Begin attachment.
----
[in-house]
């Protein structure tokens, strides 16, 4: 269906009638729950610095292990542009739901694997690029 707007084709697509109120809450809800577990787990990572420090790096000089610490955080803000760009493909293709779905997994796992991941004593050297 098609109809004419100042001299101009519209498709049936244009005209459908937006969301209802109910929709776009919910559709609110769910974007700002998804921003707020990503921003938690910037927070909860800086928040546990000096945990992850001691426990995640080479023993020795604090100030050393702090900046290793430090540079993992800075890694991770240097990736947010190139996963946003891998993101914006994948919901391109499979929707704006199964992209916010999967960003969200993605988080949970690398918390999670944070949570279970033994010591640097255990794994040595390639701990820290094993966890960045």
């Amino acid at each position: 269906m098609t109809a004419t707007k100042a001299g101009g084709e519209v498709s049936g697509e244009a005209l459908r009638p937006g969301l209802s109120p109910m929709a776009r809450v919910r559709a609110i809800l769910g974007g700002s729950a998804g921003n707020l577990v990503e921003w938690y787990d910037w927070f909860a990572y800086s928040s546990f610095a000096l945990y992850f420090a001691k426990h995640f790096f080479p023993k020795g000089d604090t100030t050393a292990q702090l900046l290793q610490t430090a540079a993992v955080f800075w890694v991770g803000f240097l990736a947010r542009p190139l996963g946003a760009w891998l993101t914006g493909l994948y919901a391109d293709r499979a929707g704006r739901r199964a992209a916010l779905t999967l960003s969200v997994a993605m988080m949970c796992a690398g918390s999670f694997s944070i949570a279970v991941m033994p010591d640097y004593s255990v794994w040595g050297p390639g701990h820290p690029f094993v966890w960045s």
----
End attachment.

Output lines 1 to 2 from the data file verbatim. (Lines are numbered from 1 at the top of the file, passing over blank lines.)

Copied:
[in-house]
């Protein structure tokens, strides 16, 4: 269906009638729950610095292990542009739901694997690029 707007084709697509109120809450809800577990787990990572420090790096000089610490955080803000760009493909293709779905997994796992991941004593050297 098609109809004419100042001299101009519209498709049936244009005209459908937006969301209802109910929709776009919910559709609110769910974007700002998804921003707020990503921003938690910037927070909860800086928040546990000096945990992850001691426990995640080479023993020795604090100030050393702090900046290793430090540079993992800075890694991770240097990736947010190139996963946003891998993101914006994948919901391109499979929707704006199964992209916010999967960003969200993605988080949970690398918390999670944070949570279970033994010591640097255990794994040595390639701990820290094993966890960045």